CodeWorld Import by Hash

Chris Smith
Nov 22 · 5 min read

In short: CodeWorld has been extended with a new feature that makes it easy to import code across different projects and users. I discuss why I added this capability, how to use the feature, and what you can do with it.

Over eight years of developing and teaching mathematics and functional programming with CodeWorld, I have ruthlessly insisted on keeping it simple. To this end, I’ve discarded even the things that come standard with most programming languages — among them, a story for modularity and code reuse. CodeWorld is used for short exercises, to play around, to write a few dozen lines of code and see a result. It has never been a serious tool for programming in the large. One project is one text document, and it runs by itself. This simple rule keeps the UI clean and students’ mental model very simple.

But it hasn’t always been a bed of roses. Here, I want to talk about three challenges that have come up in the past:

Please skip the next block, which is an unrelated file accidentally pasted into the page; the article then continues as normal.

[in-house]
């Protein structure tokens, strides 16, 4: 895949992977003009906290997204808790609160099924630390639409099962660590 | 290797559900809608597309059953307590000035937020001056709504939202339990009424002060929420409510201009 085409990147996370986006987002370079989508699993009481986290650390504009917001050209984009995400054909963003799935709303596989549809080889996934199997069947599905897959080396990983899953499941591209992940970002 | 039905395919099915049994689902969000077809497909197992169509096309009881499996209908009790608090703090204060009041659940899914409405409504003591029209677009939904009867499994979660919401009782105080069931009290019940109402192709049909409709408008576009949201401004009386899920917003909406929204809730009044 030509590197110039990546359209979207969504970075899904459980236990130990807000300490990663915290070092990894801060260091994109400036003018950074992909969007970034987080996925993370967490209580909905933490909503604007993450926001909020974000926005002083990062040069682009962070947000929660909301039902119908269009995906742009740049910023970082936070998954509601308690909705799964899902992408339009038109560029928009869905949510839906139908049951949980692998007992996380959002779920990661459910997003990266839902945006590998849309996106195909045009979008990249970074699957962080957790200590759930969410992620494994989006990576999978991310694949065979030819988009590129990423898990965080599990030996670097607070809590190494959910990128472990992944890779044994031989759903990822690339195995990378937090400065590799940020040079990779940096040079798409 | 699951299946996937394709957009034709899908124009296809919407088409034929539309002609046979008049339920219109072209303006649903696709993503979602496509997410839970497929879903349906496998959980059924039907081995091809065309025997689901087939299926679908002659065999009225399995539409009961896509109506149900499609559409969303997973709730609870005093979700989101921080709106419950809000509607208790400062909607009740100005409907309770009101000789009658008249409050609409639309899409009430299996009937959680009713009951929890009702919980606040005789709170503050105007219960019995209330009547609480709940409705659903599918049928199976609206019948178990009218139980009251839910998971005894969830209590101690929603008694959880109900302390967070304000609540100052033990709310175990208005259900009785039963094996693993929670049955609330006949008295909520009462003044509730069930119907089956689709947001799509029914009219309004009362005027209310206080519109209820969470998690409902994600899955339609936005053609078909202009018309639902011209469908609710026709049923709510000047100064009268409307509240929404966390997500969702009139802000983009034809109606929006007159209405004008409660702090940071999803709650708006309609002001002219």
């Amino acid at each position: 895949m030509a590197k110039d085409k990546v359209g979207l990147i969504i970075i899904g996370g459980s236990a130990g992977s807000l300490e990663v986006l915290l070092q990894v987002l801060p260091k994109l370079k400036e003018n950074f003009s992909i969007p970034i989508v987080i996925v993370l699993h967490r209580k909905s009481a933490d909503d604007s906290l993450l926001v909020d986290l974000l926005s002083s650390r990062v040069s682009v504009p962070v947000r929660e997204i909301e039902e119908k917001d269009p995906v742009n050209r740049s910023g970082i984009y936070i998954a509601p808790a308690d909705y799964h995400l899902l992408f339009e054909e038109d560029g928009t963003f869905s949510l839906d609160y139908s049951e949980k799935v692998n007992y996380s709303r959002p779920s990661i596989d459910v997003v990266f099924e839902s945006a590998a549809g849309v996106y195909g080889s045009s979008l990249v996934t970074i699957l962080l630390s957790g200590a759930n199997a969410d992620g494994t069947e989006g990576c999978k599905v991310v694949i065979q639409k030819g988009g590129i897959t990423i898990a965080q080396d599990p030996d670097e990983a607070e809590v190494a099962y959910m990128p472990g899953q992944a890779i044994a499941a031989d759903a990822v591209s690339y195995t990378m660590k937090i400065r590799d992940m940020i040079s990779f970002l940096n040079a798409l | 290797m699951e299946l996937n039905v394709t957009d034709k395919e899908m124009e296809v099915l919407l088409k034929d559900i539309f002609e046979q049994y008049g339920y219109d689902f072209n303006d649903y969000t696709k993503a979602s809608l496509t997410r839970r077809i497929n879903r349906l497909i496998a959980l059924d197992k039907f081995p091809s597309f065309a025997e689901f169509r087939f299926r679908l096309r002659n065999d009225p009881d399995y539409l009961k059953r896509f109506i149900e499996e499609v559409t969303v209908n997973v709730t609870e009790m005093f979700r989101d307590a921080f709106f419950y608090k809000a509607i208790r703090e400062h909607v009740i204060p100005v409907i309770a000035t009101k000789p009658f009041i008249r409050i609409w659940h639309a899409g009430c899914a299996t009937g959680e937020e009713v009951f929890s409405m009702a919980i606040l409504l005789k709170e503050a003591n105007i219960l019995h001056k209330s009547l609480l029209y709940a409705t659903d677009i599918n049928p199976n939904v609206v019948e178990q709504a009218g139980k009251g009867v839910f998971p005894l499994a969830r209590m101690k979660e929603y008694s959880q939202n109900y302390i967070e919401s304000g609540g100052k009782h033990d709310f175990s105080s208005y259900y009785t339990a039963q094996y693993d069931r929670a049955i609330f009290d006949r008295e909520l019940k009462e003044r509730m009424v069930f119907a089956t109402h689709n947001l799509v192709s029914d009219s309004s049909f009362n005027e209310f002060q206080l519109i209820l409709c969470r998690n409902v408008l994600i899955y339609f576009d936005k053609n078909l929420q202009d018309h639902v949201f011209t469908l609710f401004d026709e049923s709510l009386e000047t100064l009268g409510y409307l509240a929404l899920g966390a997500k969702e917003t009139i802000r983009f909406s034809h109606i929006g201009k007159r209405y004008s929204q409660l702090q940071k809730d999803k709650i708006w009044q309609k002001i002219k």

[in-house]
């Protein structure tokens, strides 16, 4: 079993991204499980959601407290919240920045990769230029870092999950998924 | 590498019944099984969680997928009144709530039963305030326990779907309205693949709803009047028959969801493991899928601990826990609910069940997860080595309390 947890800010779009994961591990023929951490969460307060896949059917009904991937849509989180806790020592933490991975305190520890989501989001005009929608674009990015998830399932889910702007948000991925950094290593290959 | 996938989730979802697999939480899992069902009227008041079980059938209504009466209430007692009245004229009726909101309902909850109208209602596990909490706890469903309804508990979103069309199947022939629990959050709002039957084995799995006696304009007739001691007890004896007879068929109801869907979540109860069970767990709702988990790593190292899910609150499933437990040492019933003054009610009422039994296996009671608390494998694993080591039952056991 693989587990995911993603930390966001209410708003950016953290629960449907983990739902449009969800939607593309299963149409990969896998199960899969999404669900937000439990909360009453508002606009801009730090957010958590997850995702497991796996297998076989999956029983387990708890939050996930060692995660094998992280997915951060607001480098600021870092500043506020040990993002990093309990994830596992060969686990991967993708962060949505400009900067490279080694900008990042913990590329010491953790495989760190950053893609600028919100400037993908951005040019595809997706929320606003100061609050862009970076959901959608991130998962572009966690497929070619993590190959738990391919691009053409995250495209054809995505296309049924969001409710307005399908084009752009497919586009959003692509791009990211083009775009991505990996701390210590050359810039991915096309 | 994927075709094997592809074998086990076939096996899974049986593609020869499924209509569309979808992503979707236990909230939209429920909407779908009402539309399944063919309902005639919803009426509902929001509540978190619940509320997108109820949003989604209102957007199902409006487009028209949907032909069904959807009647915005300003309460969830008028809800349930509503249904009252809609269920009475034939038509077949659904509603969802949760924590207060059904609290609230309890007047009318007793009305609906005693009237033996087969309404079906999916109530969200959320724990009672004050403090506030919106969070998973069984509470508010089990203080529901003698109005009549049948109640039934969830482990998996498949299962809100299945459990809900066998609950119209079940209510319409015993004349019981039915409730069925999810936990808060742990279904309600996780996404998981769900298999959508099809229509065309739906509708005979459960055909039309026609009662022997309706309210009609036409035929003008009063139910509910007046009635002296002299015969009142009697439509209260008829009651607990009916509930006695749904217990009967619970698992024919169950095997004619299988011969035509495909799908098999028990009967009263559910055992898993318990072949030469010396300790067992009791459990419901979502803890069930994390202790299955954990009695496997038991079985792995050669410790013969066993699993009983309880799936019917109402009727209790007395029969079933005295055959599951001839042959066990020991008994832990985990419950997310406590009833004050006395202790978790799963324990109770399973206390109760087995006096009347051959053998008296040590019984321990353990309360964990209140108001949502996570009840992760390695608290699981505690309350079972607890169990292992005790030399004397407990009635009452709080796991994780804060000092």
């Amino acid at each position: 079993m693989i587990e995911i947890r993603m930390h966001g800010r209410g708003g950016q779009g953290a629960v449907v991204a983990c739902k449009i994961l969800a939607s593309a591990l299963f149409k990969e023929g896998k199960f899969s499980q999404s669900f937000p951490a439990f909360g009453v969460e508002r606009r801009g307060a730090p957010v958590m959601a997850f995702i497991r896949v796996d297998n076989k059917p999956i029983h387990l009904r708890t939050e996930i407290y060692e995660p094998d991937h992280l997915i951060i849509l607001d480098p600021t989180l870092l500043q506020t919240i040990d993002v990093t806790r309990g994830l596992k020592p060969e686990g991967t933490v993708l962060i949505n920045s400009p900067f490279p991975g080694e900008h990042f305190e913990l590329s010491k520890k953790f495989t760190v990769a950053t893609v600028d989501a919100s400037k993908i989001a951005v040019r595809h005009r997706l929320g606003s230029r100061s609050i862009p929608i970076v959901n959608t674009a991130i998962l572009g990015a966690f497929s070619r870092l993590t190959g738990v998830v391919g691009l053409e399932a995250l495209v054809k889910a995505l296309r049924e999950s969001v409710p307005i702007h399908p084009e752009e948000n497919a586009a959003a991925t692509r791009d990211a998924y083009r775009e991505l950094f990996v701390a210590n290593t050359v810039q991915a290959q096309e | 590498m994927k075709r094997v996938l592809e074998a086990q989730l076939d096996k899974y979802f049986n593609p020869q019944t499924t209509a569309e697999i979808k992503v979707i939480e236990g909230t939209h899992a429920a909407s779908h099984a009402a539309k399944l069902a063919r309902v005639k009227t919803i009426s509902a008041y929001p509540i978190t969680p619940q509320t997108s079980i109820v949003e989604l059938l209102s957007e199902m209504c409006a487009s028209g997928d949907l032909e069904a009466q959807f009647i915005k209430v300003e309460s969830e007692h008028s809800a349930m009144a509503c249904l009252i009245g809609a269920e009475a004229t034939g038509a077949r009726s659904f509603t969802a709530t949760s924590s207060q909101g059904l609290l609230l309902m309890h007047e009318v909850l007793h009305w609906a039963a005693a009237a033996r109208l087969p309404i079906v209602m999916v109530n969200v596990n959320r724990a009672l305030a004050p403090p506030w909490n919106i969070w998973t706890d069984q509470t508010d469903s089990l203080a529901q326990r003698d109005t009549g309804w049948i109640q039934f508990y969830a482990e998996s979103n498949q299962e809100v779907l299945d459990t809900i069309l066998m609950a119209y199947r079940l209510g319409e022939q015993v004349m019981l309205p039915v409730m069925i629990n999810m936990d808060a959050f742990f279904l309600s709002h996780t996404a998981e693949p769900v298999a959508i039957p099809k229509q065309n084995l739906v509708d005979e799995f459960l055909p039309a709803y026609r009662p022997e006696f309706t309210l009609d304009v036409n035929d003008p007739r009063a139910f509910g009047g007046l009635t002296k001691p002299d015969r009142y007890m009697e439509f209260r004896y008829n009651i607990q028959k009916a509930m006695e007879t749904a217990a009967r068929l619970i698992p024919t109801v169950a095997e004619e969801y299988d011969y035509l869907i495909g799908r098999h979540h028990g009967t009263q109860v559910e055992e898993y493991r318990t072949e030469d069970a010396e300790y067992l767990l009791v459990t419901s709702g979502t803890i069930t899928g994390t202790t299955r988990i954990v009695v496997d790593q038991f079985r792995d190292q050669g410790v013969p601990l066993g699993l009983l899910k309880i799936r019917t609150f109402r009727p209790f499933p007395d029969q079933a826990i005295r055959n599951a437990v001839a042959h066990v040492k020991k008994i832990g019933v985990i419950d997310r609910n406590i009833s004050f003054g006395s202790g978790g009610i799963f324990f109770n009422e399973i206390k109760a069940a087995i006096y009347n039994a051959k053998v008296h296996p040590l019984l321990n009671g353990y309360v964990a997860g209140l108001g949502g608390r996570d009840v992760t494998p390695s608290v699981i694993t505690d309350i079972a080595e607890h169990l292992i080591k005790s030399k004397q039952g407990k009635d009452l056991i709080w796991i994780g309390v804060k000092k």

• Students have learned to do a lot of copy and paste, to reuse their drawings in new projects. This initially didn’t bother me much, since I’m not teaching software engineering practices. However, it encourages students to write complex expressions in a single top-level definition so that it’s easier to copy around. That’s not a good strategy.
  • Teachers have wanted to provide scaffolding and setup for assignments and classes, but struggled with their students copying boilerplate code. Fernando Alegre solved this by contributing modules of extra functionality to CodeWorld itself. But other projects, such as setting up virtual physics labs or biology simulations, have been abandoned.